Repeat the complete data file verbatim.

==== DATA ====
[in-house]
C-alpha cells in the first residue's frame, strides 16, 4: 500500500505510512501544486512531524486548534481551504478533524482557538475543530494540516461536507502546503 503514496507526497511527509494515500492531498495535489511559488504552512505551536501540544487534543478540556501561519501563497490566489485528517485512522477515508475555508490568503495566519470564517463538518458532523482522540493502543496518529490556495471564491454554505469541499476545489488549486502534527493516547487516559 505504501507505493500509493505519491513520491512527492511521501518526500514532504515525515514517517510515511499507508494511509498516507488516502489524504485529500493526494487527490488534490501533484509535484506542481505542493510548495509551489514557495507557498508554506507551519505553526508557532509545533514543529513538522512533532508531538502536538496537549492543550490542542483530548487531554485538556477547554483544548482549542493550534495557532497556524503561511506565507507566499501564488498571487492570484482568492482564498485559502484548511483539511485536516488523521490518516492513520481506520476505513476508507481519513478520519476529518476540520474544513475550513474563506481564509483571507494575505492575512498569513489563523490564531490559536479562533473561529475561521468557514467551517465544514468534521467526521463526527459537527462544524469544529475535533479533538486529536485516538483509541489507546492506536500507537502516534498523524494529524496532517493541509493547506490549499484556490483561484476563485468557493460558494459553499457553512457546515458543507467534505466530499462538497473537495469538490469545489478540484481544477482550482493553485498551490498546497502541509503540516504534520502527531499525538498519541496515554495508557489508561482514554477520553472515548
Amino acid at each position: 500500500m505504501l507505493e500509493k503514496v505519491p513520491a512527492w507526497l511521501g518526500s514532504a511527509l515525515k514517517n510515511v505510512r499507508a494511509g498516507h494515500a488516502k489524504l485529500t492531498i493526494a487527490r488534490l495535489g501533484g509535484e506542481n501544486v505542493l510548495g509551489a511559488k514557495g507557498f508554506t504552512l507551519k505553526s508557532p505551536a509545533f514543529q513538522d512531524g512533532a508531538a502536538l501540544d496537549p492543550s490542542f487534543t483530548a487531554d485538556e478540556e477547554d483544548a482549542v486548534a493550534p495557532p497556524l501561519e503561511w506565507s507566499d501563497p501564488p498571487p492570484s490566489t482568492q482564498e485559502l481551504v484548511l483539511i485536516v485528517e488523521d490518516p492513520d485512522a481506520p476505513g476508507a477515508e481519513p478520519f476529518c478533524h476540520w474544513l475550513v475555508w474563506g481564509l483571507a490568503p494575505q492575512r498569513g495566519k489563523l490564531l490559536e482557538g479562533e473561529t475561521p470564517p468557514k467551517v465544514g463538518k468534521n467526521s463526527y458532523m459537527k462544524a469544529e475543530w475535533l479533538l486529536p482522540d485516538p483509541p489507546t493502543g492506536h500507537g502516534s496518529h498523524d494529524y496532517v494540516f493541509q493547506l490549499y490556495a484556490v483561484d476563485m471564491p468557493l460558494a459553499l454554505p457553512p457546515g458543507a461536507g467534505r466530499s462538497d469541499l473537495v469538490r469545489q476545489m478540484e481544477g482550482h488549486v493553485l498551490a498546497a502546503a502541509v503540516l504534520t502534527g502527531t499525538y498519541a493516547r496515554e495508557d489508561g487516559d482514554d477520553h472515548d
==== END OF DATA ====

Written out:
[in-house]
C-alpha cells in the first residue's frame, strides 16, 4: 500500500505510512501544486512531524486548534481551504478533524482557538475543530494540516461536507502546503 503514496507526497511527509494515500492531498495535489511559488504552512505551536501540544487534543478540556501561519501563497490566489485528517485512522477515508475555508490568503495566519470564517463538518458532523482522540493502543496518529490556495471564491454554505469541499476545489488549486502534527493516547487516559 505504501507505493500509493505519491513520491512527492511521501518526500514532504515525515514517517510515511499507508494511509498516507488516502489524504485529500493526494487527490488534490501533484509535484506542481505542493510548495509551489514557495507557498508554506507551519505553526508557532509545533514543529513538522512533532508531538502536538496537549492543550490542542483530548487531554485538556477547554483544548482549542493550534495557532497556524503561511506565507507566499501564488498571487492570484482568492482564498485559502484548511483539511485536516488523521490518516492513520481506520476505513476508507481519513478520519476529518476540520474544513475550513474563506481564509483571507494575505492575512498569513489563523490564531490559536479562533473561529475561521468557514467551517465544514468534521467526521463526527459537527462544524469544529475535533479533538486529536485516538483509541489507546492506536500507537502516534498523524494529524496532517493541509493547506490549499484556490483561484476563485468557493460558494459553499457553512457546515458543507467534505466530499462538497473537495469538490469545489478540484481544477482550482493553485498551490498546497502541509503540516504534520502527531499525538498519541496515554495508557489508561482514554477520553472515548
Amino acid at each position: 500500500m505504501l507505493e500509493k503514496v505519491p513520491a512527492w507526497l511521501g518526500s514532504a511527509l515525515k514517517n510515511v505510512r499507508a494511509g498516507h494515500a488516502k489524504l485529500t492531498i493526494a487527490r488534490l495535489g501533484g509535484e506542481n501544486v505542493l510548495g509551489a511559488k514557495g507557498f508554506t504552512l507551519k505553526s508557532p505551536a509545533f514543529q513538522d512531524g512533532a508531538a502536538l501540544d496537549p492543550s490542542f487534543t483530548a487531554d485538556e478540556e477547554d483544548a482549542v486548534a493550534p495557532p497556524l501561519e503561511w506565507s507566499d501563497p501564488p498571487p492570484s490566489t482568492q482564498e485559502l481551504v484548511l483539511i485536516v485528517e488523521d490518516p492513520d485512522a481506520p476505513g476508507a477515508e481519513p478520519f476529518c478533524h476540520w474544513l475550513v475555508w474563506g481564509l483571507a490568503p494575505q492575512r498569513g495566519k489563523l490564531l490559536e482557538g479562533e473561529t475561521p470564517p468557514k467551517v465544514g463538518k468534521n467526521s463526527y458532523m459537527k462544524a469544529e475543530w475535533l479533538l486529536p482522540d485516538p483509541p489507546t493502543g492506536h500507537g502516534s496518529h498523524d494529524y496532517v494540516f493541509q493547506l490549499y490556495a484556490v483561484d476563485m471564491p468557493l460558494a459553499l454554505p457553512p457546515g458543507a461536507g467534505r466530499s462538497d469541499l473537495v469538490r469545489q476545489m478540484e481544477g482550482h488549486v493553485l498551490a498546497a502546503a502541509v503540516l504534520t502534527g502527531t499525538y498519541a493516547r496515554e495508557d489508561g487516559d482514554d477520553h472515548d